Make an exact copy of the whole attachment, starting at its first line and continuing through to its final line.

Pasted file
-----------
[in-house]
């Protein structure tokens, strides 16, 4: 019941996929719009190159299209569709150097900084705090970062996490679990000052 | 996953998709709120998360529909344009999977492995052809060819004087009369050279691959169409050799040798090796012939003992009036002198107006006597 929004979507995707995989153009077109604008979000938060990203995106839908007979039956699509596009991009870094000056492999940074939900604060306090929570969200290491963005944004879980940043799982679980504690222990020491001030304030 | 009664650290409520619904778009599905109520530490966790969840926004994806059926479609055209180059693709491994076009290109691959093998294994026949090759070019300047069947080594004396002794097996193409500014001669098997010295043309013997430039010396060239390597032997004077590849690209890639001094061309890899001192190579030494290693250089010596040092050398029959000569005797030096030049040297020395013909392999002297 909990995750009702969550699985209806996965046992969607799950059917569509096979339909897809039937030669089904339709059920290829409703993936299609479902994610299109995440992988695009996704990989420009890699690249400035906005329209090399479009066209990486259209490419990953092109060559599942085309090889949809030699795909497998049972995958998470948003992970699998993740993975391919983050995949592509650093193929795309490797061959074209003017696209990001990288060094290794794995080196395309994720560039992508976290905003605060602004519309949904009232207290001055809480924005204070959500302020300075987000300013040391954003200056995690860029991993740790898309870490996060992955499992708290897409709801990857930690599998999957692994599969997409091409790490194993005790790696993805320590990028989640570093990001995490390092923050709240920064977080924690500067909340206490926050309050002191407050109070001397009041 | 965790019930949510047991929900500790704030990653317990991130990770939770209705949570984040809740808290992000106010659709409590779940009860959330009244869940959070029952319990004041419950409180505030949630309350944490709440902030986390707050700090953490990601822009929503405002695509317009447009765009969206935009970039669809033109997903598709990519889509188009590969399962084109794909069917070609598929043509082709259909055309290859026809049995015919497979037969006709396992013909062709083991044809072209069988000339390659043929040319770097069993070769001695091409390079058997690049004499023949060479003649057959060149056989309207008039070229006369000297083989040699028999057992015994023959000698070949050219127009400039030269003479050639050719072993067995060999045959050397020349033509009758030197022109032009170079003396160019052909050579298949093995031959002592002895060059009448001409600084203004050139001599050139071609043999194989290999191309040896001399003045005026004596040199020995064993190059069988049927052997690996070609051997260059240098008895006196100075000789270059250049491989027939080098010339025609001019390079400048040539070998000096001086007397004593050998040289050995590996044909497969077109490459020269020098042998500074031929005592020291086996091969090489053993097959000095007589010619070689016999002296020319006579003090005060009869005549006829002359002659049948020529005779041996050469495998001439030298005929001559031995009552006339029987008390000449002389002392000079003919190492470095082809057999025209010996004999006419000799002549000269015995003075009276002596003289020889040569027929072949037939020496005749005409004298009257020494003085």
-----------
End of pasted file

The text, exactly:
[in-house]
């Protein structure tokens, strides 16, 4: 019941996929719009190159299209569709150097900084705090970062996490679990000052 | 996953998709709120998360529909344009999977492995052809060819004087009369050279691959169409050799040798090796012939003992009036002198107006006597 929004979507995707995989153009077109604008979000938060990203995106839908007979039956699509596009991009870094000056492999940074939900604060306090929570969200290491963005944004879980940043799982679980504690222990020491001030304030 | 009664650290409520619904778009599905109520530490966790969840926004994806059926479609055209180059693709491994076009290109691959093998294994026949090759070019300047069947080594004396002794097996193409500014001669098997010295043309013997430039010396060239390597032997004077590849690209890639001094061309890899001192190579030494290693250089010596040092050398029959000569005797030096030049040297020395013909392999002297 909990995750009702969550699985209806996965046992969607799950059917569509096979339909897809039937030669089904339709059920290829409703993936299609479902994610299109995440992988695009996704990989420009890699690249400035906005329209090399479009066209990486259209490419990953092109060559599942085309090889949809030699795909497998049972995958998470948003992970699998993740993975391919983050995949592509650093193929795309490797061959074209003017696209990001990288060094290794794995080196395309994720560039992508976290905003605060602004519309949904009232207290001055809480924005204070959500302020300075987000300013040391954003200056995690860029991993740790898309870490996060992955499992708290897409709801990857930690599998999957692994599969997409091409790490194993005790790696993805320590990028989640570093990001995490390092923050709240920064977080924690500067909340206490926050309050002191407050109070001397009041 | 965790019930949510047991929900500790704030990653317990991130990770939770209705949570984040809740808290992000106010659709409590779940009860959330009244869940959070029952319990004041419950409180505030949630309350944490709440902030986390707050700090953490990601822009929503405002695509317009447009765009969206935009970039669809033109997903598709990519889509188009590969399962084109794909069917070609598929043509082709259909055309290859026809049995015919497979037969006709396992013909062709083991044809072209069988000339390659043929040319770097069993070769001695091409390079058997690049004499023949060479003649057959060149056989309207008039070229006369000297083989040699028999057992015994023959000698070949050219127009400039030269003479050639050719072993067995060999045959050397020349033509009758030197022109032009170079003396160019052909050579298949093995031959002592002895060059009448001409600084203004050139001599050139071609043999194989290999191309040896001399003045005026004596040199020995064993190059069988049927052997690996070609051997260059240098008895006196100075000789270059250049491989027939080098010339025609001019390079400048040539070998000096001086007397004593050998040289050995590996044909497969077109490459020269020098042998500074031929005592020291086996091969090489053993097959000095007589010619070689016999002296020319006579003090005060009869005549006829002359002659049948020529005779041996050469495998001439030298005929001559031995009552006339029987008390000449002389002392000079003919190492470095082809057999025209010996004999006419000799002549000269015995003075009276002596003289020889040569027929072949037939020496005749005409004298009257020494003085």